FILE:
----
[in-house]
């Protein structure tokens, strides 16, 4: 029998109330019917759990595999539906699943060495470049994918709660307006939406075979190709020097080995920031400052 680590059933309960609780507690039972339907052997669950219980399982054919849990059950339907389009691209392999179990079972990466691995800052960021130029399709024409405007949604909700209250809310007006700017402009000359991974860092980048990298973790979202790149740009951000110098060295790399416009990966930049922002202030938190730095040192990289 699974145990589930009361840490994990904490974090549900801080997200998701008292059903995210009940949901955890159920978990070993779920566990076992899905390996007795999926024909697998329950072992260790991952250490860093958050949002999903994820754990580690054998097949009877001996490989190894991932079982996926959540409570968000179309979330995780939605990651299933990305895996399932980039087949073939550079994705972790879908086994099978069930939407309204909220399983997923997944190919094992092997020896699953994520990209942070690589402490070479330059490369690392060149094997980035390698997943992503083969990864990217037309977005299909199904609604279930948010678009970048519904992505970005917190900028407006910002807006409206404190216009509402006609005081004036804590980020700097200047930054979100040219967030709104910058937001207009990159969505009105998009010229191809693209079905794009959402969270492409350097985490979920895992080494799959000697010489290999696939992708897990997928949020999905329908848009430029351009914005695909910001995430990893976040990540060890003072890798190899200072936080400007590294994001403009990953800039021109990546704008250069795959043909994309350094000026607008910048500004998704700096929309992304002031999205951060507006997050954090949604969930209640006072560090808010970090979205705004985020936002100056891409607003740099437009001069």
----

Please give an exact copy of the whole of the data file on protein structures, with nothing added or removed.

[in-house]
């Protein structure tokens, strides 16, 4: 029998109330019917759990595999539906699943060495470049994918709660307006939406075979190709020097080995920031400052 680590059933309960609780507690039972339907052997669950219980399982054919849990059950339907389009691209392999179990079972990466691995800052960021130029399709024409405007949604909700209250809310007006700017402009000359991974860092980048990298973790979202790149740009951000110098060295790399416009990966930049922002202030938190730095040192990289 699974145990589930009361840490994990904490974090549900801080997200998701008292059903995210009940949901955890159920978990070993779920566990076992899905390996007795999926024909697998329950072992260790991952250490860093958050949002999903994820754990580690054998097949009877001996490989190894991932079982996926959540409570968000179309979330995780939605990651299933990305895996399932980039087949073939550079994705972790879908086994099978069930939407309204909220399983997923997944190919094992092997020896699953994520990209942070690589402490070479330059490369690392060149094997980035390698997943992503083969990864990217037309977005299909199904609604279930948010678009970048519904992505970005917190900028407006910002807006409206404190216009509402006609005081004036804590980020700097200047930054979100040219967030709104910058937001207009990159969505009105998009010229191809693209079905794009959402969270492409350097985490979920895992080494799959000697010489290999696939992708897990997928949020999905329908848009430029351009914005695909910001995430990893976040990540060890003072890798190899200072936080400007590294994001403009990953800039021109990546704008250069795959043909994309350094000026607008910048500004998704700096929309992304002031999205951060507006997050954090949604969930209640006072560090808010970090979205705004985020936002100056891409607003740099437009001069």